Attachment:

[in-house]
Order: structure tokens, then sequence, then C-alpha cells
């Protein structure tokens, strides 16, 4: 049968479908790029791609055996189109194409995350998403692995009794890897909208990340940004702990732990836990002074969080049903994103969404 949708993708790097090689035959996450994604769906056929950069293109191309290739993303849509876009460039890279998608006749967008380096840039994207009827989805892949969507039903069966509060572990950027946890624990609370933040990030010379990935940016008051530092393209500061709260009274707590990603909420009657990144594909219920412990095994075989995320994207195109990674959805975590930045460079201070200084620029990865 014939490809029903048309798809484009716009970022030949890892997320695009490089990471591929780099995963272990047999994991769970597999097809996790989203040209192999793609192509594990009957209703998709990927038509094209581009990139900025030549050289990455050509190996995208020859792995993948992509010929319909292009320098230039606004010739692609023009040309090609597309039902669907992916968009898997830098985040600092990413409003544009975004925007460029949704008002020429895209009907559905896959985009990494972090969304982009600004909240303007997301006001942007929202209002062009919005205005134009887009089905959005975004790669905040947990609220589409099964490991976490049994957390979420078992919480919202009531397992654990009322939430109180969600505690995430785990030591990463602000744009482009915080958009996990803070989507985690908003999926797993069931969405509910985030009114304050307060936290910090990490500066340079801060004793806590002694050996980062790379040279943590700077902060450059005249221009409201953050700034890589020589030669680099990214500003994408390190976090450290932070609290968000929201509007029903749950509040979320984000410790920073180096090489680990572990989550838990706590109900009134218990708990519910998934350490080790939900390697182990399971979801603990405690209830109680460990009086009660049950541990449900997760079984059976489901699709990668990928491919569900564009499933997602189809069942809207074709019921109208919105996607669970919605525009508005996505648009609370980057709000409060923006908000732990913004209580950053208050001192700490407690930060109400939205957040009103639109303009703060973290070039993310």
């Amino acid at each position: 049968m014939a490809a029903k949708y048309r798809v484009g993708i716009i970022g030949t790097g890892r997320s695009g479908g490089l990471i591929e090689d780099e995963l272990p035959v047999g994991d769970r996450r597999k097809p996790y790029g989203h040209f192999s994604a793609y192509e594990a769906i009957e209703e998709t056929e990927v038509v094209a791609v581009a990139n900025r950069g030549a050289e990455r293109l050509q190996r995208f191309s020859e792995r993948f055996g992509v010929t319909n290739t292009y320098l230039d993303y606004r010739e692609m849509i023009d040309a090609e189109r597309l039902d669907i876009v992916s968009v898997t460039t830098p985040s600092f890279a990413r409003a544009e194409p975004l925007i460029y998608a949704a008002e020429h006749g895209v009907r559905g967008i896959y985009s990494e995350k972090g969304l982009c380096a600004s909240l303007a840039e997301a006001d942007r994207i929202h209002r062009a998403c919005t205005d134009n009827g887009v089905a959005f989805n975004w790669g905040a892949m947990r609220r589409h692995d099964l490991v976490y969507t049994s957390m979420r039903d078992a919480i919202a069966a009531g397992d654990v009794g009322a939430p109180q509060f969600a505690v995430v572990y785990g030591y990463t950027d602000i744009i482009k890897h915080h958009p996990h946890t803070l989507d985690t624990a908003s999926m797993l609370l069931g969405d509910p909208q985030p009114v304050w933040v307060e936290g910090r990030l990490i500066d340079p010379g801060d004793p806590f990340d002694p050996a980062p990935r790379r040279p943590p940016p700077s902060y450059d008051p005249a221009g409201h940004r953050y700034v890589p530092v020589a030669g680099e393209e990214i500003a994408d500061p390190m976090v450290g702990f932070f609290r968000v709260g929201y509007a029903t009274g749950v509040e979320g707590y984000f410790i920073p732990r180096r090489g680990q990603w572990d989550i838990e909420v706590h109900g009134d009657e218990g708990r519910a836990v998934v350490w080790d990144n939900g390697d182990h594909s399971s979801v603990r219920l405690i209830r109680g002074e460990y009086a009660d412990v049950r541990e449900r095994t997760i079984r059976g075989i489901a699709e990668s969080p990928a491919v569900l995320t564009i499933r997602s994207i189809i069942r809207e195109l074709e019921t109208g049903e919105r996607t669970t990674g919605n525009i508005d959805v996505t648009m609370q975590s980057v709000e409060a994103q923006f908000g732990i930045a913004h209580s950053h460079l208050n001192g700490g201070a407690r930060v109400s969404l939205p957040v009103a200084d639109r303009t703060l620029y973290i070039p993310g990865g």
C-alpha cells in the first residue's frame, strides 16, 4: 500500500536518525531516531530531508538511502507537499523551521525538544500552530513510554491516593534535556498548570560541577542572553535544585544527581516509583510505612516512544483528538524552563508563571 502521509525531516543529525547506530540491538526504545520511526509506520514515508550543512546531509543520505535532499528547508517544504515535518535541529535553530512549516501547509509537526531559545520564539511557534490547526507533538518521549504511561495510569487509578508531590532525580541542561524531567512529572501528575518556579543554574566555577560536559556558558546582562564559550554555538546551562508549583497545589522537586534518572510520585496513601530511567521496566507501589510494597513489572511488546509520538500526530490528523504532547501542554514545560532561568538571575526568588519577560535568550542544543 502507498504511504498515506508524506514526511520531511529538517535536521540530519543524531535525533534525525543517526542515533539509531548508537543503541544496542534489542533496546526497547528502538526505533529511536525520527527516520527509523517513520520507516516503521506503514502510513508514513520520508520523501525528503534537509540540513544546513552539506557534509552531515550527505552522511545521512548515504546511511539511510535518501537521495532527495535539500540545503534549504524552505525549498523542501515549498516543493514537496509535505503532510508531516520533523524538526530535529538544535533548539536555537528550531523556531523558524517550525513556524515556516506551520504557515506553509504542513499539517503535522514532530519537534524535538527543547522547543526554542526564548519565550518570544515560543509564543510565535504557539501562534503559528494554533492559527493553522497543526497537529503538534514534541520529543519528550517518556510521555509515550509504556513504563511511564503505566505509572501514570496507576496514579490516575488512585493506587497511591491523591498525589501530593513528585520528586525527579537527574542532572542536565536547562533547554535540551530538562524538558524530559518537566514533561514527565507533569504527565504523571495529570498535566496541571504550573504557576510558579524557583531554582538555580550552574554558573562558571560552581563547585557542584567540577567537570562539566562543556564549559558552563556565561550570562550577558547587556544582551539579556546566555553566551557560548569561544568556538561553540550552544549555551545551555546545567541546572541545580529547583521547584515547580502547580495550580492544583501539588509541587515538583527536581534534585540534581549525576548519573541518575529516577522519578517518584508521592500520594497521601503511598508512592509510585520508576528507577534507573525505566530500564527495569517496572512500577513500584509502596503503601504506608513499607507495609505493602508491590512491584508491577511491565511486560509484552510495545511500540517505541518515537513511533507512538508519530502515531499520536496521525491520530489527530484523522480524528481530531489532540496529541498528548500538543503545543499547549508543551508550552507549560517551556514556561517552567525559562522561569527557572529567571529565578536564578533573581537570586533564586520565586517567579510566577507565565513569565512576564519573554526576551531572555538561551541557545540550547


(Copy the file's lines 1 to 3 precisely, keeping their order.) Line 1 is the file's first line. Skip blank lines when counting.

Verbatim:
[in-house]
Order: structure tokens, then sequence, then C-alpha cells
């Protein structure tokens, strides 16, 4: 049968479908790029791609055996189109194409995350998403692995009794890897909208990340940004702990732990836990002074969080049903994103969404 949708993708790097090689035959996450994604769906056929950069293109191309290739993303849509876009460039890279998608006749967008380096840039994207009827989805892949969507039903069966509060572990950027946890624990609370933040990030010379990935940016008051530092393209500061709260009274707590990603909420009657990144594909219920412990095994075989995320994207195109990674959805975590930045460079201070200084620029990865 014939490809029903048309798809484009716009970022030949890892997320695009490089990471591929780099995963272990047999994991769970597999097809996790989203040209192999793609192509594990009957209703998709990927038509094209581009990139900025030549050289990455050509190996995208020859792995993948992509010929319909292009320098230039606004010739692609023009040309090609597309039902669907992916968009898997830098985040600092990413409003544009975004925007460029949704008002020429895209009907559905896959985009990494972090969304982009600004909240303007997301006001942007929202209002062009919005205005134009887009089905959005975004790669905040947990609220589409099964490991976490049994957390979420078992919480919202009531397992654990009322939430109180969600505690995430785990030591990463602000744009482009915080958009996990803070989507985690908003999926797993069931969405509910985030009114304050307060936290910090990490500066340079801060004793806590002694050996980062790379040279943590700077902060450059005249221009409201953050700034890589020589030669680099990214500003994408390190976090450290932070609290968000929201509007029903749950509040979320984000410790920073180096090489680990572990989550838990706590109900009134218990708990519910998934350490080790939900390697182990399971979801603990405690209830109680460990009086009660049950541990449900997760079984059976489901699709990668990928491919569900564009499933997602189809069942809207074709019921109208919105996607669970919605525009508005996505648009609370980057709000409060923006908000732990913004209580950053208050001192700490407690930060109400939205957040009103639109303009703060973290070039993310």